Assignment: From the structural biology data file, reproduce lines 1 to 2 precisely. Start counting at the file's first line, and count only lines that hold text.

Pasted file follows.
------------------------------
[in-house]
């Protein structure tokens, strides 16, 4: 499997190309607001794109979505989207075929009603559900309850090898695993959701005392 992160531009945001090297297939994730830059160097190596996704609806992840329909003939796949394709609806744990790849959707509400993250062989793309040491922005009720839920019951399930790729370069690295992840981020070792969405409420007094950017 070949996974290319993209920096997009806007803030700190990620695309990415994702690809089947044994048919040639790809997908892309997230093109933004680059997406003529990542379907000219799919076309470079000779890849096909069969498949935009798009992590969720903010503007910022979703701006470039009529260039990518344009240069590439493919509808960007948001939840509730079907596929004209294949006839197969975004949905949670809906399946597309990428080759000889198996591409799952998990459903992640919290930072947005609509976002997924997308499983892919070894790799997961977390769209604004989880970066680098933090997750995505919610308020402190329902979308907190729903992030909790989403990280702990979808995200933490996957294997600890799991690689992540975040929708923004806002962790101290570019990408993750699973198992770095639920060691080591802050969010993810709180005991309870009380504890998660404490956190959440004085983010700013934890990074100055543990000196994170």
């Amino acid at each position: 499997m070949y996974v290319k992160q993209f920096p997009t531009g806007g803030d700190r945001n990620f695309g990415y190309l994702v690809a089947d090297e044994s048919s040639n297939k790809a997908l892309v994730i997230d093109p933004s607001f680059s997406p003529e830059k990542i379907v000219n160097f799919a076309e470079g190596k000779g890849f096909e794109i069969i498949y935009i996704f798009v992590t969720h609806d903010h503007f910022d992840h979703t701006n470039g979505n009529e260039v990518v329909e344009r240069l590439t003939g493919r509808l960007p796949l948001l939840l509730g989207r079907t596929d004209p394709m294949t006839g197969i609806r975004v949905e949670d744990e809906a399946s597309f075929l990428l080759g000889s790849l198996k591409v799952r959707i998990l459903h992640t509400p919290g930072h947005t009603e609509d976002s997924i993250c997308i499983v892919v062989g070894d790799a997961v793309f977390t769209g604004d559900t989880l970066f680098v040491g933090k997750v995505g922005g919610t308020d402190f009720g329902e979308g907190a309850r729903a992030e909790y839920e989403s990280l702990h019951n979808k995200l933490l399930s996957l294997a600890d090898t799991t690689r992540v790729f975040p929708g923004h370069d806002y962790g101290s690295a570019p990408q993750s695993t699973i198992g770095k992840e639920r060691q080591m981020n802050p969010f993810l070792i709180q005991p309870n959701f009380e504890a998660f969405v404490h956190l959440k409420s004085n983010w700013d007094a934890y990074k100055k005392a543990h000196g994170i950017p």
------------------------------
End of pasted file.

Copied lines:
[in-house]
């Protein structure tokens, strides 16, 4: 499997190309607001794109979505989207075929009603559900309850090898695993959701005392 992160531009945001090297297939994730830059160097190596996704609806992840329909003939796949394709609806744990790849959707509400993250062989793309040491922005009720839920019951399930790729370069690295992840981020070792969405409420007094950017 070949996974290319993209920096997009806007803030700190990620695309990415994702690809089947044994048919040639790809997908892309997230093109933004680059997406003529990542379907000219799919076309470079000779890849096909069969498949935009798009992590969720903010503007910022979703701006470039009529260039990518344009240069590439493919509808960007948001939840509730079907596929004209294949006839197969975004949905949670809906399946597309990428080759000889198996591409799952998990459903992640919290930072947005609509976002997924997308499983892919070894790799997961977390769209604004989880970066680098933090997750995505919610308020402190329902979308907190729903992030909790989403990280702990979808995200933490996957294997600890799991690689992540975040929708923004806002962790101290570019990408993750699973198992770095639920060691080591802050969010993810709180005991309870009380504890998660404490956190959440004085983010700013934890990074100055543990000196994170």